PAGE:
Sermon Illustrations on messiness


Knowing our Being and the Ground of Being

Martin Heidegger said that being is presence. Whatever else this means, it suggests that in some way presence is a basic property of simply being. Everything that exists has presence by virtue of its being. Being is more straightforward for rocks, trees, and black holes than it is for humans. Inanimate objects are never tempted by false ways of being. They are aligned within their being, and consequently their presence is less ambiguous. This is also true for nonhuman living beings—for example, animals and trees—all of which remain closer to their natures than is true for most humans. As a result, their presence is also more pure and singular.

For humans, living our truth is much more of a challenge. First, we are profoundly alienated from our being. We forget what it is to stand in awe of being itself, and of our being in particular. We are lost in doing and tempted to believe that there is nothing more to us than this. This separation from our being also reflects our separation from Being itself.

At the core of our soul is an ache that is answered only in knowing both our being and the Ground of Being. But that ache is easily ignored and misinterpreted, and consequently we seldom are aware of this most fundamental level of our alienation.

David G. Benner, Presence and Encounter: The Sacramental Possibilities of Everyday Life, Brazos Press, 2014.


“Does My Ash Look All Right?”

One Ash Wednesday a decade ago, when I was new to Anglicanism, I knelt at a rail as Fr. Thomas, my priest, smeared a black cross on each forehead. “Remember that you are dust and to dust you shall return,” he intoned, and marked the preteen girl kneeling next to me. Then, I heard her turn to her mom and whisper, “Does my ash look all right?”

Still kneeling, I started to laugh. Because of course it didn’t look all right. She had a large black smudge in the middle of her forehead. There is no way for that to look all right.

But I also laughed because I heard my own heart in her question. I know I’m limited. I know I’m dust and returning to dust. I bear vulnerability, weariness, and mortality. I bear sin, selfishness, and struggle. But I still want to, you know, look okay.

I want to pretend I am still all right. I have it together. It’s a well practiced facade. I’m a ten-year old girl with a big, black smudge on my face hoping to somehow pass as acceptably cool.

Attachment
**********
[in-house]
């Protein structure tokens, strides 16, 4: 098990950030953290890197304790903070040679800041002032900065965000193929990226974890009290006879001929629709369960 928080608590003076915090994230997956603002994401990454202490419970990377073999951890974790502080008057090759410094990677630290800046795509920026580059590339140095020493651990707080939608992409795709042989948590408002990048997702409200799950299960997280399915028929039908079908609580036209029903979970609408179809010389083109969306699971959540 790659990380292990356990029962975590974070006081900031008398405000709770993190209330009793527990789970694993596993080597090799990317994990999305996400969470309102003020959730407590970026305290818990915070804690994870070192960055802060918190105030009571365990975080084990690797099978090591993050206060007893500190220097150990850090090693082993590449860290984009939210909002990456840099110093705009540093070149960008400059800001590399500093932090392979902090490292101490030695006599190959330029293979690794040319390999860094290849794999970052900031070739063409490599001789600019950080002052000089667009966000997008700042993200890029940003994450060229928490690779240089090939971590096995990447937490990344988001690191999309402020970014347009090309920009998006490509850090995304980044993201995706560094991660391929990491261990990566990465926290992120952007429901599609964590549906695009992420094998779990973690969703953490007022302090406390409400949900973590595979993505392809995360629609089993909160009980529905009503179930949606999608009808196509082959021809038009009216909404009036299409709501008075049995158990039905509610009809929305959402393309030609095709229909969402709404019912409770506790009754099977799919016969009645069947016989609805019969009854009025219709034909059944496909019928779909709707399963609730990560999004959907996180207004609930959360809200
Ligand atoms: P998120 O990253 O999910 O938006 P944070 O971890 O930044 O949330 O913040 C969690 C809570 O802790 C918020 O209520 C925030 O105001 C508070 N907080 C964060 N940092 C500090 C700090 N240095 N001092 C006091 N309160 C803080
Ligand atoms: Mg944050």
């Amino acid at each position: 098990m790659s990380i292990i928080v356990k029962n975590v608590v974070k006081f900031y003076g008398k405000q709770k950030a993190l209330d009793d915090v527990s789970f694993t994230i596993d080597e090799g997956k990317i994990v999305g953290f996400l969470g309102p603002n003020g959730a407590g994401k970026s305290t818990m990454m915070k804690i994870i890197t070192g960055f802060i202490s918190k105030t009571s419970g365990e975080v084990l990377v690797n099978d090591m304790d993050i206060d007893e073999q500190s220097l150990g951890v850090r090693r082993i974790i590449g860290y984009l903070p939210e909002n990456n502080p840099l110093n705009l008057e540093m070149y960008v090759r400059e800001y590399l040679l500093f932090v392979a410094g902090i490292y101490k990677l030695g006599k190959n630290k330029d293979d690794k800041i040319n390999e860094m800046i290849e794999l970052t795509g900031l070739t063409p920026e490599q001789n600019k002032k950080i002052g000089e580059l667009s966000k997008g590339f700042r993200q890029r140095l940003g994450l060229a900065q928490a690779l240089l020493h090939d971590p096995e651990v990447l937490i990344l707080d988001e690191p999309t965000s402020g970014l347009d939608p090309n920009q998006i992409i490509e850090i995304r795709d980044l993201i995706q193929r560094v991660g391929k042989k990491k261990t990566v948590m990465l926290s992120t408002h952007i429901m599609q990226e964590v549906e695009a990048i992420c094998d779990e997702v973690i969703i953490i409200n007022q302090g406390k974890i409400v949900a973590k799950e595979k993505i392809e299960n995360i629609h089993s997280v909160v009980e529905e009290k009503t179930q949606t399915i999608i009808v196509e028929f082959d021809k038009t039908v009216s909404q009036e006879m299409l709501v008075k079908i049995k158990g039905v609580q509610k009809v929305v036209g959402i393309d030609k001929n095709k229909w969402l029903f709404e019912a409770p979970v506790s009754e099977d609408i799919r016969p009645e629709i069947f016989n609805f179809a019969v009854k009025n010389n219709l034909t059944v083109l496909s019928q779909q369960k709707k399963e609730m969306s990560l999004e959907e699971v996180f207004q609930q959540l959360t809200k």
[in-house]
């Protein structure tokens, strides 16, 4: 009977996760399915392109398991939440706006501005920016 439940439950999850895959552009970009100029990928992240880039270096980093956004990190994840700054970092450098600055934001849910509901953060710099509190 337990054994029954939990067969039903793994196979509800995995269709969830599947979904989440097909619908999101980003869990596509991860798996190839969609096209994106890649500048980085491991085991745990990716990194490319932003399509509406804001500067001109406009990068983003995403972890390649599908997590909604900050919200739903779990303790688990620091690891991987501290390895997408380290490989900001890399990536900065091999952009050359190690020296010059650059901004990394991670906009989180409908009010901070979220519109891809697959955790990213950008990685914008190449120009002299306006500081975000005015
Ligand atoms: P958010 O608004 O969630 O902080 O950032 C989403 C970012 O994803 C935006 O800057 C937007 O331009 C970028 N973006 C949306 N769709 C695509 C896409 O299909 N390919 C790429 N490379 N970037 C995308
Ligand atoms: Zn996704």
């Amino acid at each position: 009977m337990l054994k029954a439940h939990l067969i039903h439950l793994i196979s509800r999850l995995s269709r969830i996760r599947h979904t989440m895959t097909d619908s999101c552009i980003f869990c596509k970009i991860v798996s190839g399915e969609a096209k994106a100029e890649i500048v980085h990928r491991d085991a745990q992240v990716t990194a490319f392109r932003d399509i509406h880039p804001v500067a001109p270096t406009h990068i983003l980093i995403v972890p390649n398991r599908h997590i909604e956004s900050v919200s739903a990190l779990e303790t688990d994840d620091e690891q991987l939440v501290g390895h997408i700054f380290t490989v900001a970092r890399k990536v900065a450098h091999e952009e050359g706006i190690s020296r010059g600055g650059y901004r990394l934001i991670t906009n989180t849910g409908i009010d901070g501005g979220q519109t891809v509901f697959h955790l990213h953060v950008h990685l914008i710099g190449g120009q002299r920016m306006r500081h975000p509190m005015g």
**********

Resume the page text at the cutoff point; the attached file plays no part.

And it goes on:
Taken from Prayer in the Night: For Those Who Work or Watch or Weep by Tish Harrison Warren Copyright (c) 2021 by Tish Harrison Warren. Published by InterVarsity Press, Downers Grove, IL. www.ivpress.com

The Messy Middle

I became interested in the subject of transition outer changes around 1970 when I was going through some difficult inner and outer changes.  Although I gave up my teaching career because of those changes, I found myself teaching a seminar called “Being in Transition.” (Rule number one: When you’re in transition, you find yourself coming back in new ways to old activities.)

The twenty-five adults who showed up tor that course were in various states of confusion and crisis, and I was a bit at sea myself. I had, after all, left my career and moved my family to the country…I had imagined, I think, that the seminar would attract mostly other exurbanites and that together we could puzzle out this difficult transition. A few of these new country folk were in the class, but the mix was far richer than that…

There was a young woman who was living on her own for the first time. She was appalled to find that the rest of us, her elders, didn’t have our lives in better shape. “Its OK to be messing around when you’re twenty-three,” she said, “but I plan to get it all together by the time I’m your age.” (We all nodded sheepishly and admitted we had planned it that way, too.)

William Bridges, Transitions: Making Sense of Life’s Changes, Lifelong Books.


Love Turned Inside-Out

In an interview discussing her most recent book Hamnet, the novelist Maggie O’Farrell shares a great analogy on grief. It started with research she needed to do on embroidery, an area in which she was previously unfamiliar. O’Farrell approached a friend with experience on the subject, and as she recounts, 

We were looking at this beautiful thing she had made and she turned it over and the back was much more complicated, quite messy,” she says. “In a sense that’s what grief is: you turn love inside out, like a sock or a glove, that’s what you find, isn’t it? Grief is just the other side of love.

Interview: Maggie O’Farrell: Severe Illness Refigures You-It’s Like Passing Through a Fire, Lisa Allardice, The Guardian, March 27, 2021.


Our Mess

Status quo, you know, that is Latin for ‘the mess we’re in’.

Ronald Reagan, Speech, Washington, 16 March 1981

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